Getting it out there by publishing

The last piece of the Medium puzzle is about helping publishers get their work on Medium. Katie Zhu, who works on engineering and product at Medium, says that organizations are turning to her team for help on getting content on the platform. There are those that have built and audience on Medium just like they would with a standalone website — something that’s proven to be a powerful tool for those wanting to get their ideas shared.

To date, there are 1,500 active publishers on Medium, including The Synapse and Those People and Zhu says these publications are garnering hundreds of thousands of readers each month. And brands are paying attention as now The Awl, Discovery Communications, Fusion, How We Get To Next by Steven Johnson, Mic, MSNBC, and Travel + Leisure have joined as content partners.

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In order to facilitate more publisher interest, starting today Medium has partnered with NameCheap to help content creators move their content over to its platform without giving up their web address. This follows along with a release earlier this year of support for custom domains.

Additionally, a publishing API has been made available for people to easily share their content on Medium that uses OAuth2 for authentication. Zhu says that the company has built a great tool for writing, but it’s not the main value — it’s the publishing network. Through this API, content creators can share their story on the platform from anywhere. The API supports Markdown and HTML content formats, canonical URLs for cross-posting, and the full range of licenses available on Medium.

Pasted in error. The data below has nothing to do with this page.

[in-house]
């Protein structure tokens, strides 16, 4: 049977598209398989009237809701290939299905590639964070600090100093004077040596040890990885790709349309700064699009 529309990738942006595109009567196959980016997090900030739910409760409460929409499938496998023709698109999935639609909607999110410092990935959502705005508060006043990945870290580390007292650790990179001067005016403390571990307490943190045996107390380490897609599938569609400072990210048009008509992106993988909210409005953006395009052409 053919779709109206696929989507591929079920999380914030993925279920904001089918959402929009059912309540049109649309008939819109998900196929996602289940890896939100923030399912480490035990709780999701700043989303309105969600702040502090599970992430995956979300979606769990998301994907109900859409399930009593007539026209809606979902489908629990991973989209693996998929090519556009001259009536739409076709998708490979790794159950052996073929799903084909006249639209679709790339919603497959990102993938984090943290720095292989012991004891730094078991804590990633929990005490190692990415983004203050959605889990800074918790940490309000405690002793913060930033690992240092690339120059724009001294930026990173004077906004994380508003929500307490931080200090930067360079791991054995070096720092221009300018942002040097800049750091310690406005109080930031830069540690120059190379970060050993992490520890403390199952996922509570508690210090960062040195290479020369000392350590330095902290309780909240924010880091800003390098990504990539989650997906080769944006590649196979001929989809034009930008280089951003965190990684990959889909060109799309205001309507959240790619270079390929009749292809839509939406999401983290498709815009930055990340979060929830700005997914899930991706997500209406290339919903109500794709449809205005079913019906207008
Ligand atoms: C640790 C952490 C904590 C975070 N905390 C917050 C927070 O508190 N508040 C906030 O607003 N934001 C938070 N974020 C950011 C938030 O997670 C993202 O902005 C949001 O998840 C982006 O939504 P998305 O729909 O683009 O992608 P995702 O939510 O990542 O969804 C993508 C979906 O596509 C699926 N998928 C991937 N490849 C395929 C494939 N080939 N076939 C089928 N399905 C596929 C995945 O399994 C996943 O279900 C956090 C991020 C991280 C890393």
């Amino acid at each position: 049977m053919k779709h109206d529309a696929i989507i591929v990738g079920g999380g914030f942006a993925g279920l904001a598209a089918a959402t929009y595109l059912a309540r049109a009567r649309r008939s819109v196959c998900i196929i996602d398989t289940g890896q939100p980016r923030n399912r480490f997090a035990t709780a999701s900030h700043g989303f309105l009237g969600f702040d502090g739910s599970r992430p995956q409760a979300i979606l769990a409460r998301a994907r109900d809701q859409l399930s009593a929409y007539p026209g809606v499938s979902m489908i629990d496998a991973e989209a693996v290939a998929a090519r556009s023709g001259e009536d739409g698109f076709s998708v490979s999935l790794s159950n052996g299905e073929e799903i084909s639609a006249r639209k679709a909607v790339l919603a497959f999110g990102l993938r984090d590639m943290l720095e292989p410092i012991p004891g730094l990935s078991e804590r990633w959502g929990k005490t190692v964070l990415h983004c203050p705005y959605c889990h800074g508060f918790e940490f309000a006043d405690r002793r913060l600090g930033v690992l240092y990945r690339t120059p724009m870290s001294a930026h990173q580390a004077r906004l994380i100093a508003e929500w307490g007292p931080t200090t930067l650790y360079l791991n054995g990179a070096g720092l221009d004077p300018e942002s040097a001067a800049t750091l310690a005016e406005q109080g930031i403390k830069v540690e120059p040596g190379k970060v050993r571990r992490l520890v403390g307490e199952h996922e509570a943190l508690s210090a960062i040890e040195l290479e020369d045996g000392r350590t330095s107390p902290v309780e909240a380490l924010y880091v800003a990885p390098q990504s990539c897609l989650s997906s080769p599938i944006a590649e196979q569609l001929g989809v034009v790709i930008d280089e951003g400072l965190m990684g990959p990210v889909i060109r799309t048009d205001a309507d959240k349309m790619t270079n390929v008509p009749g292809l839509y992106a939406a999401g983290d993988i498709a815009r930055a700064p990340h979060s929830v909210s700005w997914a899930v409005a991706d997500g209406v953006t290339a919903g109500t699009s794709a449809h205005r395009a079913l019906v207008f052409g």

The API will be available in limited early access today with plans to open it to the public in the future.

Other partnerships announced today is with Ulysses and iWriter to port content over to Medium, as well as the introduction of a WordPress plugin. Medium is also launching an IFTTT channel designed to help publishers create their own interactions with its platform.

In the future, there will be new ways for publishers to monetize their work on Medium, but more details will be revealed “in the coming months.” The company did say that the user experience as well as their users’ needs and rights will “be front and center.”

A more modern brand

Medium's new logo

Medium has also debuted a brand new logo and brand. While not drastically different from its letterhead “M”, it adds a bit more creativity to the company image. The previous version is reserved, but now it’s all about thinking forward. — better reflects of what Medium is about and highlights “modern ideas”.

Rethink publishing

When Medium first came onto the scene, many thought that it would be equivalent to the likes of WordPress, Tumblr, Live Journal, and even Blogger, which was created by Williams before it was acquired by Google. It wasn’t a service where anyone could just create an account and then blurt out whatever they’re feeling. No, in fact, it was a matter of curating who could really publish.

Williams spoke about the problem that his team set out to accomplish over the past 16 years, starting back when Blogger was created. “It was a fun side project,” he said. However, “as the web grew, we realized it (open free publishing) wasn’t just only fun, but potentially important.” It wasn’t just about the content, but about the ideas that were being shared: “What else could make the world a smarter, better world than that?”